You say ‘yes,’ I say ‘no…’
The Enterprise visits Starbase 11, ostensibly because Spock has received a request from his former captain – Christopher Pike – to divert there. Right away we learn two important things:
- Uhura’s not a gossip. There’s been "subspace chatter for months" about the fact that Pike was crippled in an accident, yet she’s never passed that information on to anyone aboard the Enterprise (except, apparently, Mr. Spock)
- Morse code, binary digital computing, and the game "Twenty Questions" do not exist in the "Star Trek" universe. As a result, although the otherwise mute Pike can signal in two distinct ways – one beep for "yes" and two for "no" – it’s considered virtually impossible to get specific or complex information from him (like, say, the answer to the question "is Mr. Spock lying to us?").
McCoy, for one, considers Spock lying to be "absolutely impossible." Embarrassingly for him, then, Spock tells a few more whoppers and steals the Enterprise in order to return Fleet Captain Pike to Talos IV: "the one forbidden world in all the Galaxy." When Kirk and Commodore Mendez catch up and put Spock on trial, his defense consists of making them watch an old “Star Trek” rerun. Luckily for them, it’s a good one that they haven’t seen.
Enter the “Star Trek Universe”
Despite the superficial and too-convenient logic of the “envelope” story concerning Spock’s crime and court martial, "The Menagerie" itself is one of Trek’s best episodes. It’s seminal in its contribution to the sense of a real future world, one with its own “history,” that has contributed so much to “Star Trek’s” enduring appeal for many of its most devoted fans. The clever use of material from a pilot shot years before featuring different actors and substantially different sets, effects and faux technology successfully evokes the illusion that the Trek Universe had existed and evolved for far longer than the few weeks the series had actually been broadcast. A “flashback” manufactured specifically for the episode in 1967 would likely not have been nearly so persuasive or gripping in its details.
The pilot telefilm “The Cage” from which the Pike sequences are drawn cost Desilu in the area of $600,000 (1964 dollars). The production values are extravagant, for the time; the recreated alien surface of Talos IV stands up well next to similar designs used in films like “Forbidden Planet.” Add to this the several hundred thousand dollar budget of a production “Star Trek” episode – including the Starbase 11 sets and matte paintings – and the two-part “Menagerie” compares favorably to any Hollywood feature science fiction film of the pre-“2001” era.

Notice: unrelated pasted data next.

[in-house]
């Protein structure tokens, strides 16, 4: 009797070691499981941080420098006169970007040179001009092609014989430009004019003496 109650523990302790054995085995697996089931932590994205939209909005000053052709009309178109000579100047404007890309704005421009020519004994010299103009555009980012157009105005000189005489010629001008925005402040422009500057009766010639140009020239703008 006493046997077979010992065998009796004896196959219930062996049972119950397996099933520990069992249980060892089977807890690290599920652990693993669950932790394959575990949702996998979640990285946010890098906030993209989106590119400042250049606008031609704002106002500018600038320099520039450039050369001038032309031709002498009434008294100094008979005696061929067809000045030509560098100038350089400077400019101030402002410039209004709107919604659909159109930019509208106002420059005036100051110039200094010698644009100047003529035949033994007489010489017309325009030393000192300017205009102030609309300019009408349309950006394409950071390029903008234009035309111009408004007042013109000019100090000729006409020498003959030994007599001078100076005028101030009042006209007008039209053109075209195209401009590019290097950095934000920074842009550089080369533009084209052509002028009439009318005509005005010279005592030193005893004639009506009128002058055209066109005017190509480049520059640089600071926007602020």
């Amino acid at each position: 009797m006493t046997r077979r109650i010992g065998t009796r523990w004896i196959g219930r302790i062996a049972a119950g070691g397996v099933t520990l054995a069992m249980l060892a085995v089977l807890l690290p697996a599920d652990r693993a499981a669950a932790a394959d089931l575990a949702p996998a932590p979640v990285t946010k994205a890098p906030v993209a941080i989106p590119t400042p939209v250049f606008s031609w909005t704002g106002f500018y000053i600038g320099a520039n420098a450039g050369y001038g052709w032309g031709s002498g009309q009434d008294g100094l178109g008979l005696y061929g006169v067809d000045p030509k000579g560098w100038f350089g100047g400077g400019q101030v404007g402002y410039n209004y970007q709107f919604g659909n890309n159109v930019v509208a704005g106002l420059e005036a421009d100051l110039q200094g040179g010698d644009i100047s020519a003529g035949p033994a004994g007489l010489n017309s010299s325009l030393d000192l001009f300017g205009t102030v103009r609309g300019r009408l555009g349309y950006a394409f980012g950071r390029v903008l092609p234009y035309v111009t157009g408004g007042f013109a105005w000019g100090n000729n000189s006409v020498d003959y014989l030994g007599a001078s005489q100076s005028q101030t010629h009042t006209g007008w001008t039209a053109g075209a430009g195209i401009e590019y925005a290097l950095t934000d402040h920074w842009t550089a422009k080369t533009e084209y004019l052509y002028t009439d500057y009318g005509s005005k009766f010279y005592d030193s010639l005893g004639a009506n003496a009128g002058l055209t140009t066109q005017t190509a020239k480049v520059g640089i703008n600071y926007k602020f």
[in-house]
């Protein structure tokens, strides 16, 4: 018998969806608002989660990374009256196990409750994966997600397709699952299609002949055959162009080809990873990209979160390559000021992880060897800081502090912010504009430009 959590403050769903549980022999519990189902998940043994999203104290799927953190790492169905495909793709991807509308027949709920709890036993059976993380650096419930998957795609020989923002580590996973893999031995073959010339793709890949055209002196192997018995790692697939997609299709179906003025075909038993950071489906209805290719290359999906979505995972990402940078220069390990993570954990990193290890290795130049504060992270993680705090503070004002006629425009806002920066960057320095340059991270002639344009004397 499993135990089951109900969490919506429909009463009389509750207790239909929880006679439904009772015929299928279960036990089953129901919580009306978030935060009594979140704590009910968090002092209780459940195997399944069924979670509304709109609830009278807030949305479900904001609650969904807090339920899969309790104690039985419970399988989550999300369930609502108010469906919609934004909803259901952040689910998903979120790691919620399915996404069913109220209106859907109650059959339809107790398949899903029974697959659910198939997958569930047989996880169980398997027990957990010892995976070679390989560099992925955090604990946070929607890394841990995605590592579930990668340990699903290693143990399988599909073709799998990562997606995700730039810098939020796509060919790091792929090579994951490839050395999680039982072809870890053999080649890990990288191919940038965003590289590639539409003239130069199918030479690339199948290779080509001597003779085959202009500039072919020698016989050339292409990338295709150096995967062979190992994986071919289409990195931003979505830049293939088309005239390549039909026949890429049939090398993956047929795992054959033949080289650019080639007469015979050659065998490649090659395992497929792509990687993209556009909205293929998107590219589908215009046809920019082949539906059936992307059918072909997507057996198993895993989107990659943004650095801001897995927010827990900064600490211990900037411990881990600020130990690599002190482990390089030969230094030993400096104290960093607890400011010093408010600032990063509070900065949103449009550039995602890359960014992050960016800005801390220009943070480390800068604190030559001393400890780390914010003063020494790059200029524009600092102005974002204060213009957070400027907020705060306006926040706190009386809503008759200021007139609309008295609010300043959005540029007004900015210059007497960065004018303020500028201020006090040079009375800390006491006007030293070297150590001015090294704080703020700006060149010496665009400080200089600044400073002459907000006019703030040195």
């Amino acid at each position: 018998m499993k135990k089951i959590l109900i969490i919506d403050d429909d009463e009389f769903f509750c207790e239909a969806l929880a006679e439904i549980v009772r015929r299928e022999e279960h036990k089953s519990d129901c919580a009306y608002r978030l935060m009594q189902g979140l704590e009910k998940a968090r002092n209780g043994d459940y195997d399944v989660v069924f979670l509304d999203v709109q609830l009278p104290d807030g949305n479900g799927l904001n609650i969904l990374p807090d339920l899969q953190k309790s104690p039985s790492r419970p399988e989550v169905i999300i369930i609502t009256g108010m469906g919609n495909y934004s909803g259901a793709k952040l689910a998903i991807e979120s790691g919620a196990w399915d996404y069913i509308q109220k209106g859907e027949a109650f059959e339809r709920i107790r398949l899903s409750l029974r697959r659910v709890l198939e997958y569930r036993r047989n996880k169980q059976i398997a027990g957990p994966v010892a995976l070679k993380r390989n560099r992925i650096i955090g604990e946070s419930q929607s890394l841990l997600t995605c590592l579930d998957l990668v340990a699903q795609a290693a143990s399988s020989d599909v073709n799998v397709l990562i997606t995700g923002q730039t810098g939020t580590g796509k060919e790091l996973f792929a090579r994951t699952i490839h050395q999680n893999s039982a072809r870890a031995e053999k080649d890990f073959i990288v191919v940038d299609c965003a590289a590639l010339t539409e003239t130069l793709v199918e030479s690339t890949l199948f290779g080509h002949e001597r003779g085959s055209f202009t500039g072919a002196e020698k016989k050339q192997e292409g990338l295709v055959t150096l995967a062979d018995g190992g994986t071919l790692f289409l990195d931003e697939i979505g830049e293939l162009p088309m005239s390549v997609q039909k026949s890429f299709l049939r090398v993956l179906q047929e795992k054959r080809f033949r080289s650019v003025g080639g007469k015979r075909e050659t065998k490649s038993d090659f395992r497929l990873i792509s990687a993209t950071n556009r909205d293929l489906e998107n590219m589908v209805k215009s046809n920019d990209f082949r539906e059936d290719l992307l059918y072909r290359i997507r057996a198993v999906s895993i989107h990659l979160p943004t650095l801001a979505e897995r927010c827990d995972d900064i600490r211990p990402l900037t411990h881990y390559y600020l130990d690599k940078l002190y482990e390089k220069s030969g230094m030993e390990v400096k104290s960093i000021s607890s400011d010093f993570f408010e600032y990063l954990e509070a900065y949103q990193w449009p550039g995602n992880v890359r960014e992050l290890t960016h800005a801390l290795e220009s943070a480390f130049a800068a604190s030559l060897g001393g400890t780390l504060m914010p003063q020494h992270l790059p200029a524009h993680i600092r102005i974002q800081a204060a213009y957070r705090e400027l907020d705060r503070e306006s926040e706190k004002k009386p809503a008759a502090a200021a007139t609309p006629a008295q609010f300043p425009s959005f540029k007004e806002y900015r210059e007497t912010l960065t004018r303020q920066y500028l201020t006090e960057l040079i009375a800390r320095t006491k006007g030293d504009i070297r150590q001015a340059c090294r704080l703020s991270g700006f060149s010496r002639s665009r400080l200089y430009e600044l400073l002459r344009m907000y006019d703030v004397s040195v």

What’s bad in the remastered version?
Well…nothing. My single complaint with the CG in the last episode I reviewed ("City On The Edge Of Forever") was the poor "spinning light" effect in the Enterprise’s nacelles. That entire model has since been replaced, and the lighting effect is just fine.
The ship (and nacelles) are looking good
Space shots of the Enterprise. After a bit of a steep learning curve, CBS Digital has nailed the look of the Enterprise in space. In most instances the ship’s surfaces, its motion and scene lighting are everything one could ask for. The images are faithful to the atmosphere and design of the original series effects while adding detail. Like many another long-time fan, I’m glad to see the return of TOS’ multicolored star fields as well.
Unlike last week’s episode (“Space Seed”) the CG artists this week have stuck close to the composition of familiar original series model shots. In one early shot, they’ve recreated the famous orbital-approach-to-camera but moved the POV much closer to the ship and planet for a stronger dramatic effect. In another, they’ve re-rendered an angle of the Enterprise breaking orbit first recreated for the remastered “Miri,” and the vast improvement over their previous effort is easily apparent. CBS Digital has been spot-on at rendering planetary globes from the very beginning of this project, and both examples this week continue that success. The surfaces of both the Starbase 11 planet and Talos IV remain nonspecific, so swathed in cloud and splashes of color that any actual terrain features are only hinted at. The artists continue their practice of tying the dominant colors of the globes to the environments we see in the live-action surface sequences – something done haphazardly if at all in the original shots. The very close shot of the limb of Talos IV as Jose scans out those “rounded metallic bits of spaceship hull” is particularly striking.
The shuttlecraft space exterior is also good, and the ship now bears specific Starbase markings. The interior shots of Kirk and Mendez feature a subtle, moving star field visible through the forward window instead of the static backdrop originally filmed. A similar moving star field can be seen through the window of Pike’s cabin later in the episode. Another nice touch: a view of the Enterprise’s nacelles, visible in a rear-angle Main Viewer shot.